- being up at 5.30 am
- getting the coffee started (yes, its a ritual. not your usual quickie. I do it every day. If I don’t, I get severe withdrawal symptoms)
- making and packing lunch for Sury (okra curry and parathas today)
- sewing on a few assorted buttons (long-pending)
- sneaking a peek at my email only to find a reminder about a project deadline……
- grabbing a bit of the newspaper headlines with my coffee
I am strange. I don’t read the newspaper first thing in the morning. I usually rely on Sury for the headlines. In any case, the news is so full of gory stuff or crappy politics, I’d rather begin my day with some real honest housework – as in clearing up kitchen sink. Though why housework is referred to as honest, I don’t know. I mean, is there dishonest stuff, also? I can understand bunking it altogether. No – but that’s not what I am thinking about, right now.
Point is, I did get a few headlines today – and of course, focused on all the ads which I find far more enjoyable than the other junk. Also, when my friend calls, we enjoy a good laugh over all the exciting shopping offers going on, that we don’t really need, but are keen to check out. If there’s one thing I can’t resist, it is the headline “Did you know”? I absolutely have to read it. And here’s what I learned today, information junkie that I am.
“The shallow champagne glass was specially designed for Marie Antoinette originally.”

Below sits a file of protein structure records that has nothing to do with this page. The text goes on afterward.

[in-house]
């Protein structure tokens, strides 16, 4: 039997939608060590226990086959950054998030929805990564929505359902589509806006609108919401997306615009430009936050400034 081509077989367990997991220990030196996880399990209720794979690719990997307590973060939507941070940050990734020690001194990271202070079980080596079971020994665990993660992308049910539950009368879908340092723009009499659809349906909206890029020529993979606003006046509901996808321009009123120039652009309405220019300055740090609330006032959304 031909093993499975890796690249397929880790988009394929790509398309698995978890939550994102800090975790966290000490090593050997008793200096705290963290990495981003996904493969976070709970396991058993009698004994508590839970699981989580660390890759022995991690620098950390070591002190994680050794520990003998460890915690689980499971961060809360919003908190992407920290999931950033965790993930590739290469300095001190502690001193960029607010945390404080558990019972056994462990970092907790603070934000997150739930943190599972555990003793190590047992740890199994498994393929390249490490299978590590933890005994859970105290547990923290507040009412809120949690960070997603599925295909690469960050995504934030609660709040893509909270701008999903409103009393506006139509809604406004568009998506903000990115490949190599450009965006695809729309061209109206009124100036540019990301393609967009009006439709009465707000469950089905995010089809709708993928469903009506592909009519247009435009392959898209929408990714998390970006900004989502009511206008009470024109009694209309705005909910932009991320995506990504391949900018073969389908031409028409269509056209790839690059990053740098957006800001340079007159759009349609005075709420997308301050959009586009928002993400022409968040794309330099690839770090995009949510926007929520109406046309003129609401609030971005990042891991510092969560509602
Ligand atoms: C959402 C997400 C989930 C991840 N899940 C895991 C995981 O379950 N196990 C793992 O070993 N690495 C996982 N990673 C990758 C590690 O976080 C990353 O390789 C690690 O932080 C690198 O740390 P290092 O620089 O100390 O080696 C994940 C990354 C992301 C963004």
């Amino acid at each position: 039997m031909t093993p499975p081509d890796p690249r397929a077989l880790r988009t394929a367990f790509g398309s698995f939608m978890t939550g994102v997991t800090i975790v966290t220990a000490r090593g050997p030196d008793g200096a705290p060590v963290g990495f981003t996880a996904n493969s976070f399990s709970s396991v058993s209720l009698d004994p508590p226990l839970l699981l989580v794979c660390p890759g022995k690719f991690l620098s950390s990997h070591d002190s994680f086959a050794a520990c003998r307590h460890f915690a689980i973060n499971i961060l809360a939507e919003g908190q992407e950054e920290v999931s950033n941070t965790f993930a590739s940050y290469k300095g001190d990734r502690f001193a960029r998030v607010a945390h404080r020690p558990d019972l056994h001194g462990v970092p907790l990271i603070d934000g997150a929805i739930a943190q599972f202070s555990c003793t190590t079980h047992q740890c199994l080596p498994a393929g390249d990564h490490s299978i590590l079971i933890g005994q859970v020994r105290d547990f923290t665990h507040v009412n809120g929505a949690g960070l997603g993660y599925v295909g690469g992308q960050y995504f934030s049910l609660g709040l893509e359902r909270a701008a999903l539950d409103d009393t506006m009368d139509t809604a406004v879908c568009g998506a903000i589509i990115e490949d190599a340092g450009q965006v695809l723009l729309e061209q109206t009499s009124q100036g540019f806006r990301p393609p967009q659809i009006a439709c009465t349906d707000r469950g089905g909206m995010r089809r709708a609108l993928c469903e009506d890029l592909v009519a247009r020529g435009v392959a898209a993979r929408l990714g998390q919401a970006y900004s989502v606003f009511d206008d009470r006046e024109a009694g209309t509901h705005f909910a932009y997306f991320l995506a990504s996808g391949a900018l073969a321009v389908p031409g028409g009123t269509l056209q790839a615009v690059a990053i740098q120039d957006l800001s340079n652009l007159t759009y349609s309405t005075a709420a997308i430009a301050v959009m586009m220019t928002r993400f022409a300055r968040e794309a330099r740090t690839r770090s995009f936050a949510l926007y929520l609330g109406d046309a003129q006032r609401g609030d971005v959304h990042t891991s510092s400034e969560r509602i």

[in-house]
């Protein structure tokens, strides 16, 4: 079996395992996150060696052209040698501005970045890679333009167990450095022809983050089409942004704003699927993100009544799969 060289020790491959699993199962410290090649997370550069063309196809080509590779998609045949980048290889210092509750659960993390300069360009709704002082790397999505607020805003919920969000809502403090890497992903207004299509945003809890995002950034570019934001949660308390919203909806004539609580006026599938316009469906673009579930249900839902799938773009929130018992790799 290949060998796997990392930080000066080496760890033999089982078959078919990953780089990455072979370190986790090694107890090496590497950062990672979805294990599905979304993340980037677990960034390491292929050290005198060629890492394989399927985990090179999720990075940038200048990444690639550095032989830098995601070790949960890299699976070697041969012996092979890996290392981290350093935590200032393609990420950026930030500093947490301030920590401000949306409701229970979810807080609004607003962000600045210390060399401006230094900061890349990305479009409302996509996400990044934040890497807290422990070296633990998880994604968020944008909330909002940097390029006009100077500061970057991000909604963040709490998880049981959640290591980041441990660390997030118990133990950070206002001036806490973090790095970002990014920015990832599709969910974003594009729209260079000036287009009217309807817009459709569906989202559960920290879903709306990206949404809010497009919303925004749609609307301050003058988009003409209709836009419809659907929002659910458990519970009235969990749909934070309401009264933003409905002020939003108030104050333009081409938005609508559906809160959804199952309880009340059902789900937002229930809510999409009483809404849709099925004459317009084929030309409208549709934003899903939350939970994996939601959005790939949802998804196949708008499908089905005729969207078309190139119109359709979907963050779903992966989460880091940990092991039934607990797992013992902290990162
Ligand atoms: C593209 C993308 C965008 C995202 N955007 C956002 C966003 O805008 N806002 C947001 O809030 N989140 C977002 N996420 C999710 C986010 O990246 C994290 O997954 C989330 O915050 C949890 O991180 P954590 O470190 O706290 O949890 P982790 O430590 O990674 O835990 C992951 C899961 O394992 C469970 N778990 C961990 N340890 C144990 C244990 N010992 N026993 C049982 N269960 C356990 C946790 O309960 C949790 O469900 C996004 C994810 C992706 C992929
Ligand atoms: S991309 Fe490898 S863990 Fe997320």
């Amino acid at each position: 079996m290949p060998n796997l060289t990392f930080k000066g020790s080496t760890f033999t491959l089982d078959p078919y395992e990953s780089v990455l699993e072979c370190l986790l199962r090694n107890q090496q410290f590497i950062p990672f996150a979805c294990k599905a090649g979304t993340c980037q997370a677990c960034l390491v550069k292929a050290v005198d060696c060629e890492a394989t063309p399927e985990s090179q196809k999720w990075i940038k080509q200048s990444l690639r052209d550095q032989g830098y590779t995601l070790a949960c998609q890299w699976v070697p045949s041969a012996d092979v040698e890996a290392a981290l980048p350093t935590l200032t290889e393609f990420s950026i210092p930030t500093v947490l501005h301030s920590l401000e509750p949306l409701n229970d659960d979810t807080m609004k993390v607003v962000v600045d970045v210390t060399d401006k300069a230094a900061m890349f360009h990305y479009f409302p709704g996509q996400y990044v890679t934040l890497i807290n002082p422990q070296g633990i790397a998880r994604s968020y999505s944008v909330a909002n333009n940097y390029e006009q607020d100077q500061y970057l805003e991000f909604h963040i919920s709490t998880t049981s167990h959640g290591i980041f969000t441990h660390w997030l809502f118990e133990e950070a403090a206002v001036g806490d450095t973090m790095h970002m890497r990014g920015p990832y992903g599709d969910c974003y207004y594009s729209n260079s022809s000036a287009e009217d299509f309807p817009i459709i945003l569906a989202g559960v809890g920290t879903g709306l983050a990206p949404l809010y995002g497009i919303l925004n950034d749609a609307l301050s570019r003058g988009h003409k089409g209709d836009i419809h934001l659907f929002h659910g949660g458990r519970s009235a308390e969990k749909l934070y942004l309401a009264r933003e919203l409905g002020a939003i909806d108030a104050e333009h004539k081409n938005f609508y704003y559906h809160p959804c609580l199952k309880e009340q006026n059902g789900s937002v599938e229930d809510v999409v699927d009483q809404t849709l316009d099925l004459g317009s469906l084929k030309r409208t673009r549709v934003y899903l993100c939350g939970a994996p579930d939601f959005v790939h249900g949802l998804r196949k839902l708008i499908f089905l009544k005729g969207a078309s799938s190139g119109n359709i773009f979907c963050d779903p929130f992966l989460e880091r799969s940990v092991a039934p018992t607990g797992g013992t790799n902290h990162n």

Interesting eh? You know – Marie Antoinette of the if-they-don’t-have-bread-let-them-eat-cake fame. What I didn’t immediately realize was my paper was folded at that point, and there was more info. The moment I read champagne, I recalled the one and only occasion in my life that I had it – being a very memorable toast for a major work accomplishment. So touching that was! But coming back from memory lane, let us read on for more “did you know” stuff: It went on to say…
“The first ever glasses were formed from wax molds made of her breasts”
Hmm. Really! Of course, I couldn’t stop laughing after that. Am sure I am going to only think of Marie Antoinette’s breasts when I see a champagne glass. If I ever drink it, am going to choke and sputter. Thanks, Marie!.
Anyway – here are some champagne facts:
- there are roughly 49 million bubbles in a 750 ml bottle of champagne. (I didn’t count – but that’s the belief and who am I to refute it?)
- the pressure in a bottle of champagne is 90 pounds per square inch – that’s three times the pressure in an automobile tire. Cool eh?
- the traditional champagne glass (shape courtesy Ms.M’s breasts) are not the ideal choice for champagne, because the broad surface area dissipates the effervescence too soon. So a flute glass is best, to savor the joy of champagne.
Have just the kind of day you want!